Building the Web of Things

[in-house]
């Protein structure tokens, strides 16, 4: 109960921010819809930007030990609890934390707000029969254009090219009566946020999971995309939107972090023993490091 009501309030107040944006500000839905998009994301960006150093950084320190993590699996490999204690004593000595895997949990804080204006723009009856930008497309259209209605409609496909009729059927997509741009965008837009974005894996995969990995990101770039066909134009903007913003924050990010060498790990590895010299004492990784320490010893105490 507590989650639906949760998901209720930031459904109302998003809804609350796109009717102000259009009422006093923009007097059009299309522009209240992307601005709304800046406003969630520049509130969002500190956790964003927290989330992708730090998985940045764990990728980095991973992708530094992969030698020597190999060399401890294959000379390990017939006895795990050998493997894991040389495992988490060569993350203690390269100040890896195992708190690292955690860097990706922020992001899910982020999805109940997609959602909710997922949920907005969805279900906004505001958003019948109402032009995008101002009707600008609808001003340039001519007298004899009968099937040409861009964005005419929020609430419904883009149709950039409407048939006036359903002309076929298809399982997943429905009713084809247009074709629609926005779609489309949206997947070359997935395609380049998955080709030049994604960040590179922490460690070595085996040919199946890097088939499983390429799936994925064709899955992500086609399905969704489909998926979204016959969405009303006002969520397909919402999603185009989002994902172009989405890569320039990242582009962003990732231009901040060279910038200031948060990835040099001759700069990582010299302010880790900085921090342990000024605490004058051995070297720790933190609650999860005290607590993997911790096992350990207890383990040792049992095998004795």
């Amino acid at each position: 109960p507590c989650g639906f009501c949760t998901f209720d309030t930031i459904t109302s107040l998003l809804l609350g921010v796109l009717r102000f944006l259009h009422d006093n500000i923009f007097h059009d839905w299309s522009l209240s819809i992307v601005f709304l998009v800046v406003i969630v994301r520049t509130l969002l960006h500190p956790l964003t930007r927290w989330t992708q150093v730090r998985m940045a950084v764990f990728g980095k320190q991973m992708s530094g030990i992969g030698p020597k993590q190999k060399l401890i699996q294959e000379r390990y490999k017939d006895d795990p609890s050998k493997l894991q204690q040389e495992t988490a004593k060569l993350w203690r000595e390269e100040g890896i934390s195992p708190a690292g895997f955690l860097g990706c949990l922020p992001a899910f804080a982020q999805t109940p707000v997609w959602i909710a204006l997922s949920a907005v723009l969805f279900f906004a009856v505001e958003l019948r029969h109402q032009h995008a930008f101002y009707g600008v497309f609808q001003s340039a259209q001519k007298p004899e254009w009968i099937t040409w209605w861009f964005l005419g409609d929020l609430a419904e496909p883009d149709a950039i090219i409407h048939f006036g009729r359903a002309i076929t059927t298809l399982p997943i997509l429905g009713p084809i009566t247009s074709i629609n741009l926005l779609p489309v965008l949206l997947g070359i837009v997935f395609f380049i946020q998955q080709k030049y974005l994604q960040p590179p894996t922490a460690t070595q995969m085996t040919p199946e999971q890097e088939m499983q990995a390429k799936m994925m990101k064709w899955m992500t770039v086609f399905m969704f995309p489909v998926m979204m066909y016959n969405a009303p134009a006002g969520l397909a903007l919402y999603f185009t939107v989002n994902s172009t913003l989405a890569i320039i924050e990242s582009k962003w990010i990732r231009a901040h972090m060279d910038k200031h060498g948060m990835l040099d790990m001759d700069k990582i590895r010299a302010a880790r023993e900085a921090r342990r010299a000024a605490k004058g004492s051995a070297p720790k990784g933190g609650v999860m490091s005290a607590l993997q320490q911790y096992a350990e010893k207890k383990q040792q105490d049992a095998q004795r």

Mozilla is working to create a Web of Things framework of software and services that can bridge the communication gap between connected devices. By providing these devices with web URLs and a standardized data model and API, we are moving towards a more decentralized Internet of Things that is safe, open and interoperable. The Internet and the World Wide Web are built on open standards which are decentralized by design, with anyone free to implement those standards and connect to the network without the need for a central point of control. This has resulted in the explosive growth of hundreds of millions of personal computers and billions of smartphones which can all talk to each other over a single global network. As technology advances from personal computers and smartphones to a world where everything around us is connected to the Internet, new types of devices in our homes, cities, cars, clothes and even our bodies are going online every day. The “Internet of Things” (IoT) is a term to describe how physical objects are being connected to the Internet so that they can be discovered, monitored, controlled or interacted with. Like any advancement in technology, these innovations bring with them enormous new opportunities, but also new risks. At Mozilla our mission is “to ensure the Internet is a global public resource, open and accessible to all. An Internet that truly puts people first, where individuals can shape their own experience and are empowered, safe and independent.” This mission has never been more important than today, a time when everything around us is being designed to connect to the Internet. As new types of devices come online, they bring with them significant new challenges around security, privacy and interoperability. Many of the new devices connecting to the Internet are insecure, do not receive software updates to fix vulnerabilities, and raise new privacy questions around the collection, storage, and use of large quantities of extremely personal data. Additionally, most IoT devices today use proprietary vertical technology stacks which are built around a central point of control and which don’t always talk to each other. When they do talk to each other it requires per-vendor integrations to connect those systems together. There are efforts to create standards, but the landscape is extremely complex and there’s still not yet a single dominant model or market leader.”

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